University of Cape Town: Expanding person-centered care in South Africa

By Clint McLean

This interview is part of our Global Partner Series which highlights members of the Person-Centered Hearing Network (PCHN). The collaborative network of 30 partners works to improve hearing care in person-centered ways.

Our fifth interview in the series is with Vera Hlayisi from the University of Cape Town’s Department of Audiology. Hlayisi is a researcher, lecturer, and PhD candidate. Her thesis investigates the need to incorporate person-centered care (PCC) in audiology curriculum and clinical practice. 

We're talking to Hlayisi about how she and her fellow educators are making hearing care person-centered, some exciting projects they are working on, and her hearing care hopes for the future.

How do you and your colleagues work towards making hearing care more person-centered?

In our theoretical and clinical teaching, PCC is a key content area that we hope will lead to future hearing-healthcare practitioners that see, hear, and value the person before their symptoms. Specifically, within audiological rehabilitation courses, some of the resources we use are the Ida Learning Hall courses Understanding the Elements of PCC, Tinnitus Management, and Living Well.

What three words would you use to describe your program?

Coastal. Engaging. Diverse.

Tell us about a project you’re working on that excites you.

We are excited about some of the research on, and related to, PCC that we are busy with.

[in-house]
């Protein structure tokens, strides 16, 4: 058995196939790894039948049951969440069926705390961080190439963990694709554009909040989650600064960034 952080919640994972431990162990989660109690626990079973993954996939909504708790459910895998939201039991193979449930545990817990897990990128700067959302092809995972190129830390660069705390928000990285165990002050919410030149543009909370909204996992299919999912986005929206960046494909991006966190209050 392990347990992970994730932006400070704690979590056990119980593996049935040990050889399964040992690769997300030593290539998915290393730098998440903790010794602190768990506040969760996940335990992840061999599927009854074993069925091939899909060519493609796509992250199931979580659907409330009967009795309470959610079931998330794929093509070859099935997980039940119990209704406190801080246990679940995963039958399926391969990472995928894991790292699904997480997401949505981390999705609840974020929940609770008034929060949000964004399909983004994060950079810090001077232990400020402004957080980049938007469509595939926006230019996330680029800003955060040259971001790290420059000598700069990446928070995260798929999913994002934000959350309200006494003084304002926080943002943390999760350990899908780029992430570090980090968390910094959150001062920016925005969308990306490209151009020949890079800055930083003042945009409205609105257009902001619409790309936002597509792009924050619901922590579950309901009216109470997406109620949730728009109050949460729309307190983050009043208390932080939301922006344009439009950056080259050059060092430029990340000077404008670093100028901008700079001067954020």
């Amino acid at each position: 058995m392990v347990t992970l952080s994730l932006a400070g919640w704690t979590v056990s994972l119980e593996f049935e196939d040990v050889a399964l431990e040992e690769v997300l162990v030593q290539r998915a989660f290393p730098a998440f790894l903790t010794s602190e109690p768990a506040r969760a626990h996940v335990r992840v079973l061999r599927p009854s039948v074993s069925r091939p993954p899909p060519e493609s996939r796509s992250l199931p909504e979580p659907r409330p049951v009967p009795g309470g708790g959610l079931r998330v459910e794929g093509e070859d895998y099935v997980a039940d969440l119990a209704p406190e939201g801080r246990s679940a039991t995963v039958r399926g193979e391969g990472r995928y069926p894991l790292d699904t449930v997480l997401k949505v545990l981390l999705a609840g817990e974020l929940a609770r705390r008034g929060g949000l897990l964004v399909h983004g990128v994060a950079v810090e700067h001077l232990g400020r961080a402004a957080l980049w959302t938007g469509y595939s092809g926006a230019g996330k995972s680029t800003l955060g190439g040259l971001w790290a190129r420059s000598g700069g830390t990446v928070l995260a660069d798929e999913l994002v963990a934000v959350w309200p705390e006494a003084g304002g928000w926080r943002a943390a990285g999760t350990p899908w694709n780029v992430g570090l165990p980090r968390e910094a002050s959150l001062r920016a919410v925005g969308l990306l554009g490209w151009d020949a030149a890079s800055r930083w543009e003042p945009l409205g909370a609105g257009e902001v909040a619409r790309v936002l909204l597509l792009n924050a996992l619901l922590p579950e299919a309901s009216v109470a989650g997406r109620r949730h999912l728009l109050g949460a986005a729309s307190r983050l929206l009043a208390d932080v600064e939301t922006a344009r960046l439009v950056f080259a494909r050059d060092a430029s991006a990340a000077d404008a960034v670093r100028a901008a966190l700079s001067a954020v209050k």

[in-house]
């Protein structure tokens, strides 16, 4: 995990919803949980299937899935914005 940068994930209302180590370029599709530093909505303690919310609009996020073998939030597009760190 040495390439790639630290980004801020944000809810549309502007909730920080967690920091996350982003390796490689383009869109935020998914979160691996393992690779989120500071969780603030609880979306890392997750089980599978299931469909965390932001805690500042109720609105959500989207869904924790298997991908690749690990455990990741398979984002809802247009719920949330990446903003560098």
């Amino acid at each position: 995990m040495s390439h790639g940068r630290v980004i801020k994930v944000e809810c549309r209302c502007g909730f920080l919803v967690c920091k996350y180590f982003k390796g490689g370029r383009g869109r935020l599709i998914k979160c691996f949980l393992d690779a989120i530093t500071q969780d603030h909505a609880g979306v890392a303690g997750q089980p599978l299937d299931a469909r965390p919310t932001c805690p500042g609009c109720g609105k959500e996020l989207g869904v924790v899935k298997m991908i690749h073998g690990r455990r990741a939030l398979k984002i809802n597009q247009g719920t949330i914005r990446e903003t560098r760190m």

Some of the topics include: the preferences and influencing factors of South African graduate audiologists’ orientation towards patient-centered care, South African patients’ perceptions of person-centered care in audiology, exploring the understanding and implementation of person-centered care in South African audiology curriculums and clinical practices.

Why did the audiology program at the University of Cape Town join the Person-Centered Hearing Network?

The audiology program, as part of the Faculty of Health Sciences, aims to produce clinicians that are guided by research evidence and over the last decade or so, there has been ample evidence pointing towards PCC.

And having been involved with the Ida Institute before, joining the PCHN presented an opportunity to work together with like-minded colleagues globally towards the same goal. 

What do you see as the greatest challenges and opportunities for hearing care in the next decade?

Technology in hearing healthcare continues to show ample opportunities for growth in the field. Also, Covid-19 created circumstances that forced us to consider how technology can be a solution in many of the areas for both clinicians and patients.

One of the greatest challenges may be the attitudes of some of those in the hearing care industry. There needs to be more learning and adapting based on what is demanded by the ever-changing field and patient needs.

In one sentence, what is your ideal vision of hearing care in the future?

An inclusive and responsive field for all.

Would you like to get involved with the Ida Institute's work in South Africa, alongside people such as Vera Hlayisi? Then join the Ida Instisute South Africa Chapter Facebook group. All welcome!